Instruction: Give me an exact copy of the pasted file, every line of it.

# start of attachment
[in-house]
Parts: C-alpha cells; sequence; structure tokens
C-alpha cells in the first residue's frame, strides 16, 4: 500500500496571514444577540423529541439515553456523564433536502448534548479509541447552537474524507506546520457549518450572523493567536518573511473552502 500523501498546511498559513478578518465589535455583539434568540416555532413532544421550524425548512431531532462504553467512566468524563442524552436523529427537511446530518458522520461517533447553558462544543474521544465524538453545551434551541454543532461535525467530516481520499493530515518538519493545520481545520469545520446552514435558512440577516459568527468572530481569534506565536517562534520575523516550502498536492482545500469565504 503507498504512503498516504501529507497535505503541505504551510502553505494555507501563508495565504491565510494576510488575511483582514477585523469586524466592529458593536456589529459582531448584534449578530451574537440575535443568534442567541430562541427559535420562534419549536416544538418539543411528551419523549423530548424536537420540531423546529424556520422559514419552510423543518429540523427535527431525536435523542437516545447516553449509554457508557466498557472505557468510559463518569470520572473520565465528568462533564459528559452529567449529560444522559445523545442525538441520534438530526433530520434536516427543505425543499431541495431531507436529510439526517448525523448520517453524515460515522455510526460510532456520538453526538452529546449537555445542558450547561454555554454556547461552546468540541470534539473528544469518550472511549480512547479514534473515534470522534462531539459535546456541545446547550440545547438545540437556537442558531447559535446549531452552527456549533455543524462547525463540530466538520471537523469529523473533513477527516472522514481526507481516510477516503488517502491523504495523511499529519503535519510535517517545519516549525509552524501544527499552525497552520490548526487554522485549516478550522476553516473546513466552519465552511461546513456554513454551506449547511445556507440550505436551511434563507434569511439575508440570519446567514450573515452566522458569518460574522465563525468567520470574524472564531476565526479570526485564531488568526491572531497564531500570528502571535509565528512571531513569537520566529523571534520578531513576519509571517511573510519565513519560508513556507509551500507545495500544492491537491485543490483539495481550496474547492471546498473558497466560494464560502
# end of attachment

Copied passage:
[in-house]
Parts: C-alpha cells; sequence; structure tokens
C-alpha cells in the first residue's frame, strides 16, 4: 500500500496571514444577540423529541439515553456523564433536502448534548479509541447552537474524507506546520457549518450572523493567536518573511473552502 500523501498546511498559513478578518465589535455583539434568540416555532413532544421550524425548512431531532462504553467512566468524563442524552436523529427537511446530518458522520461517533447553558462544543474521544465524538453545551434551541454543532461535525467530516481520499493530515518538519493545520481545520469545520446552514435558512440577516459568527468572530481569534506565536517562534520575523516550502498536492482545500469565504 503507498504512503498516504501529507497535505503541505504551510502553505494555507501563508495565504491565510494576510488575511483582514477585523469586524466592529458593536456589529459582531448584534449578530451574537440575535443568534442567541430562541427559535420562534419549536416544538418539543411528551419523549423530548424536537420540531423546529424556520422559514419552510423543518429540523427535527431525536435523542437516545447516553449509554457508557466498557472505557468510559463518569470520572473520565465528568462533564459528559452529567449529560444522559445523545442525538441520534438530526433530520434536516427543505425543499431541495431531507436529510439526517448525523448520517453524515460515522455510526460510532456520538453526538452529546449537555445542558450547561454555554454556547461552546468540541470534539473528544469518550472511549480512547479514534473515534470522534462531539459535546456541545446547550440545547438545540437556537442558531447559535446549531452552527456549533455543524462547525463540530466538520471537523469529523473533513477527516472522514481526507481516510477516503488517502491523504495523511499529519503535519510535517517545519516549525509552524501544527499552525497552520490548526487554522485549516478550522476553516473546513466552519465552511461546513456554513454551506449547511445556507440550505436551511434563507434569511439575508440570519446567514450573515452566522458569518460574522465563525468567520470574524472564531476565526479570526485564531488568526491572531497564531500570528502571535509565528512571531513569537520566529523571534520578531513576519509571517511573510519565513519560508513556507509551500507545495500544492491537491485543490483539495481550496474547492471546498473558497466560494464560502